Saturday, September 30, 2023

CSOs demand reduction of 2023 candidate nomination fees

Beverly Bizeki

Civil Society Organizations (CSOs) have petitioned the Zimbabwe Electoral Commission (ZEC) and government calling for the reduction of candidate nomination fees for the 2023 elections and pleaded for youth, gender and disability sensitive fees to advance inclusive representation in public offices.
The petition dated May 15,2023 follows the amendment by government in statutory instrument 144 of 2022, Electoral which stipulates that constituency Member of Parliament are expected to pay US$ 1 000, provincial councils pay US$ 100 with aspiring presidential candidates expected to pay US $ 20 000.
In a statement the CSOs which include WELEAD Trust, Magamba Network, Institute for Young Women’s Development Youth Decide Zimbabwe, Junior Court Club, Zimbabwe Human Rights Association and Accountability Lab Zimbabwe, petitioned ZEC to effect a downward review of candidate nomination fees.
“We demand that for the 2023 General Elections, the Zimbabwe Electoral Commission urgently effect a downward revision of the candidate nomination fees to the rates that were used during the 2018 General Elections that is US$ 1 000 for the president and US$ 50 for the constituency members of parliament,” read part of the petition.
The CSOs also demanded that government set amounts which are affordable and sensitive for the marginalized communities.
“We demand that going forwards, the ZEC and responsible minister of Justice, Legal and Parliamentary Affairs must in consultation with citizens and stakeholders, ensure that any set amounts are affordable , gender, youth and disability sensitive,” added the petition.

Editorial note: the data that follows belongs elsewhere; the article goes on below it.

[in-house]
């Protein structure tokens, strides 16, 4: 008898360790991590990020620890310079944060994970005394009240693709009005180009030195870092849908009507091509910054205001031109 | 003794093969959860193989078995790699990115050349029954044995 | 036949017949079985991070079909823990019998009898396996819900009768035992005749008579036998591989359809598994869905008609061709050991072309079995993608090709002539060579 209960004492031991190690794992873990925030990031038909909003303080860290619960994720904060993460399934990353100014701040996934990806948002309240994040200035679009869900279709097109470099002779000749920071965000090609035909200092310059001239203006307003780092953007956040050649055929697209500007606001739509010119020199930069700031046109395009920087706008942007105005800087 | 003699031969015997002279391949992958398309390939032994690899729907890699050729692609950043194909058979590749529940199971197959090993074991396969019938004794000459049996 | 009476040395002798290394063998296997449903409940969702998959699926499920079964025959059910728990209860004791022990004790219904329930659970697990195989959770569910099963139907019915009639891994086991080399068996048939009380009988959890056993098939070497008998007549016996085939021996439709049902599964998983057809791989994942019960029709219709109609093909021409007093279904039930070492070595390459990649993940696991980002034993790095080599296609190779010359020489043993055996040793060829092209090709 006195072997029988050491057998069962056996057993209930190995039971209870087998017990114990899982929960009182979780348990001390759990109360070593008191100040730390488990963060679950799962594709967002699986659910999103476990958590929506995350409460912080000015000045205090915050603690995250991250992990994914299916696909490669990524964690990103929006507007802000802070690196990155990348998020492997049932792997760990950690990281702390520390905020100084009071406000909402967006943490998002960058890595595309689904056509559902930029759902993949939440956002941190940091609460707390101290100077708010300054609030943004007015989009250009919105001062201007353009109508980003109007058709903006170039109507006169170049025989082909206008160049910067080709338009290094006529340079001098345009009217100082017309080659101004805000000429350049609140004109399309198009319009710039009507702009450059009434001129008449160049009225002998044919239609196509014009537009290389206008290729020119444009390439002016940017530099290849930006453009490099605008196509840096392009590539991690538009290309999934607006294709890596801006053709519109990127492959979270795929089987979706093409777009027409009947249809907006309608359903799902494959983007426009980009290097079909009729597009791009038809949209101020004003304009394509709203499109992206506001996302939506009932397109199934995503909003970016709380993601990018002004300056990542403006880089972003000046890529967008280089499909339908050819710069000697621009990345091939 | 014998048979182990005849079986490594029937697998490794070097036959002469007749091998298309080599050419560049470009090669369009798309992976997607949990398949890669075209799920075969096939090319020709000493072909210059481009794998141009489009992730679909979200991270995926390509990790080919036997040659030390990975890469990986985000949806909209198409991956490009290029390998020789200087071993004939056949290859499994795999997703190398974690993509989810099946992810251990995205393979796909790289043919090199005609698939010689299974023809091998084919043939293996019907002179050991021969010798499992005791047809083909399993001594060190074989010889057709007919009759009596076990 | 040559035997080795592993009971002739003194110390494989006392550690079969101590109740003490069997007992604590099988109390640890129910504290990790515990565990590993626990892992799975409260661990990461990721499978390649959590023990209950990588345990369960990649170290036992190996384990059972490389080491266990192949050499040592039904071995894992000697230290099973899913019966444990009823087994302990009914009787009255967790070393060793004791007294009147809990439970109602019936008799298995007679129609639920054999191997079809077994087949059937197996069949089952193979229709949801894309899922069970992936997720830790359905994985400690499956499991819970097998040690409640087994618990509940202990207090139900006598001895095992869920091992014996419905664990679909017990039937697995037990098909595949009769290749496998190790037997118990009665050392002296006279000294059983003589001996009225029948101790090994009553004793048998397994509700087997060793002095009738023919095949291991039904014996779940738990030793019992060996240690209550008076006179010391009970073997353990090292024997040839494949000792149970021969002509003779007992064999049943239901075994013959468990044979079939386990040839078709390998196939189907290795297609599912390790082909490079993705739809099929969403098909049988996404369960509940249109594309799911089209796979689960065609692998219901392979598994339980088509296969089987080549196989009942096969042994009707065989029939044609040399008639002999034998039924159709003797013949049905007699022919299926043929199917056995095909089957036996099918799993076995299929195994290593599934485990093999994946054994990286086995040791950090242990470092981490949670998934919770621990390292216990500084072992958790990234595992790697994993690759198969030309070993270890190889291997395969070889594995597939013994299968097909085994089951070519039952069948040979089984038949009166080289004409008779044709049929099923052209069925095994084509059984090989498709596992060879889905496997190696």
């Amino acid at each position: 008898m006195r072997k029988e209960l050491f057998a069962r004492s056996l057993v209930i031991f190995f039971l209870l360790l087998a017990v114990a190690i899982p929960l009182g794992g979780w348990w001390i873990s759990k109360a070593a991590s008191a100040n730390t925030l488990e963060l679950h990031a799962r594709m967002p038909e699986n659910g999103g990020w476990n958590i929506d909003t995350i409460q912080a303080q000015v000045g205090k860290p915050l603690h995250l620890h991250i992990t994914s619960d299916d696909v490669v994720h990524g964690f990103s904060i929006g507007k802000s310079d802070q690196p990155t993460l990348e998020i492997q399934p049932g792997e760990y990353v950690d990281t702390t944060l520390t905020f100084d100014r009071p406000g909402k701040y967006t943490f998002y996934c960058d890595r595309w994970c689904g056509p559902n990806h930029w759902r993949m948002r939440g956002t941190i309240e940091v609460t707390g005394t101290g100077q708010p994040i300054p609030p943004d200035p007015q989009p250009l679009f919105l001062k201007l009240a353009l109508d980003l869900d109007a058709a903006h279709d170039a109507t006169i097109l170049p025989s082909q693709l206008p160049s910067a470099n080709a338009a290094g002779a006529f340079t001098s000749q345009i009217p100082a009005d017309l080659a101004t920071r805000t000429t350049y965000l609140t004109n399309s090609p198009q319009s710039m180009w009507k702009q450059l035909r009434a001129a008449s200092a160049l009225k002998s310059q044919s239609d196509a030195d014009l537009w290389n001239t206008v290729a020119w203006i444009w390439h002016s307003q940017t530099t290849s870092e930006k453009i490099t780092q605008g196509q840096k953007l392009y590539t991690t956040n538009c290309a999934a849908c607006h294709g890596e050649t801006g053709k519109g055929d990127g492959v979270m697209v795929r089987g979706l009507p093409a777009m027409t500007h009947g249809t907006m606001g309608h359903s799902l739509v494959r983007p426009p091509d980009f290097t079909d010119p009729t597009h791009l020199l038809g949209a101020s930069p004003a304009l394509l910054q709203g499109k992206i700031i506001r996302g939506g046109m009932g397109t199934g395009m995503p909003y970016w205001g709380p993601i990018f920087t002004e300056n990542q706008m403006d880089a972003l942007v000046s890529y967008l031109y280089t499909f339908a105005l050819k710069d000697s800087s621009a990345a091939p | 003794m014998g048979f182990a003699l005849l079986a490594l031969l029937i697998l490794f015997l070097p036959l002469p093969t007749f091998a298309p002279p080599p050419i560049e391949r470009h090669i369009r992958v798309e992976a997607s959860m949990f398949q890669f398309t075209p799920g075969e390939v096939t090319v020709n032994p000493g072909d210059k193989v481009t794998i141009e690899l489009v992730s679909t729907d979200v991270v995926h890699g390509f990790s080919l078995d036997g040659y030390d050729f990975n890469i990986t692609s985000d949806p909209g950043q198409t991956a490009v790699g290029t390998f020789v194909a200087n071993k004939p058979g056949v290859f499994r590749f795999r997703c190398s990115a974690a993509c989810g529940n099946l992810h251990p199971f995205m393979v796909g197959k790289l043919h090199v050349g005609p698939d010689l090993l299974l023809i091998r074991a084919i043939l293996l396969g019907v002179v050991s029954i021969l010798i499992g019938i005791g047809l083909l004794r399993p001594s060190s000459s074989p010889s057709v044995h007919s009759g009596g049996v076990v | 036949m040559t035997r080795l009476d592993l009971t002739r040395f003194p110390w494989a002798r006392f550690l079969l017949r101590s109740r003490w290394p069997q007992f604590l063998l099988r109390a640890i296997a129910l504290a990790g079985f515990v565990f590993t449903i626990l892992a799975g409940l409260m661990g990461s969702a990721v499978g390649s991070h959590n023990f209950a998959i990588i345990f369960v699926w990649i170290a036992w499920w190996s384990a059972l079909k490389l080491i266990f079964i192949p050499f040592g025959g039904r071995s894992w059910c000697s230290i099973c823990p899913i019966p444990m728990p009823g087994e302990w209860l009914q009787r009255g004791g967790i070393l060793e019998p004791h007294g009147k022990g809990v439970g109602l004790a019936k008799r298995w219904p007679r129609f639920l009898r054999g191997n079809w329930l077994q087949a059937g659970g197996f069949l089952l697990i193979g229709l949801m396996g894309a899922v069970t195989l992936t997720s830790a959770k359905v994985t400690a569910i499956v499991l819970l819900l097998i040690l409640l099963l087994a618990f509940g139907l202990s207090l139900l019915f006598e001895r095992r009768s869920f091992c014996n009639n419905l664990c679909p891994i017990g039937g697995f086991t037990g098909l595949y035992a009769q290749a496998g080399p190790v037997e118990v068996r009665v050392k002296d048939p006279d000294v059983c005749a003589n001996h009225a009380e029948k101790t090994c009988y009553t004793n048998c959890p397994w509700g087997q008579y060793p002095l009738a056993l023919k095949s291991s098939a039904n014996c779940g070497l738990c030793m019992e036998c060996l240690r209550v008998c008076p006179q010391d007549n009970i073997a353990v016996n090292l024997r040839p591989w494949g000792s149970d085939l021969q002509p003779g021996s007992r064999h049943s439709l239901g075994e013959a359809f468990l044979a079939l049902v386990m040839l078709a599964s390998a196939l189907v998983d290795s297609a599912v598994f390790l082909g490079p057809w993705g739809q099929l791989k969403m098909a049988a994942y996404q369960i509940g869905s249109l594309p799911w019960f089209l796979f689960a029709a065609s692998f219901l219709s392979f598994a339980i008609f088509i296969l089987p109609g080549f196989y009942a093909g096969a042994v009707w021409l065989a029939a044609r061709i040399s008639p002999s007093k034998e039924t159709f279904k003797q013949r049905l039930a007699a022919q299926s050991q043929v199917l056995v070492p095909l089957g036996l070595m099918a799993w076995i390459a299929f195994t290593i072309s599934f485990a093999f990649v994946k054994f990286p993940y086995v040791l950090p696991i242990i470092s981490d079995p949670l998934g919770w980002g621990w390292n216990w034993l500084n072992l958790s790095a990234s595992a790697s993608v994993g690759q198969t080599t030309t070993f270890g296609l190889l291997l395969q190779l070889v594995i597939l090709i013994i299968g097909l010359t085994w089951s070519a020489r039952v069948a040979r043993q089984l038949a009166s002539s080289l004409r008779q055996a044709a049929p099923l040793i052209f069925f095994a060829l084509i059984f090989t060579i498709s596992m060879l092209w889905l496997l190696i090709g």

The petition also demanded that the parliament of Zimbabwe and responsible government line ministries ensure that the electoral commission is adequately funded in a way that totally removes or ensures that prospective candidates pay a minimal affordable fee.
In the 2018 election, only six individuals under the age of 35 were elected to the National Assembly with a paltry 2.85 percent of young people in the parliament of Zimbabwe.
Young women and people living with disabilities are therefore facing the low levels of representation as evidenced by the outcome of the 2018 elections which saw women constituting 13.3 percent in local government and 31.5 percent of the 210 National Assembly seats.
In 2022, women and youth lamented the fees gazetted by ZEC saying they deprive them of a chance to participate in electoral processes as they are not well resourced to do so when compared to their male counter parts.

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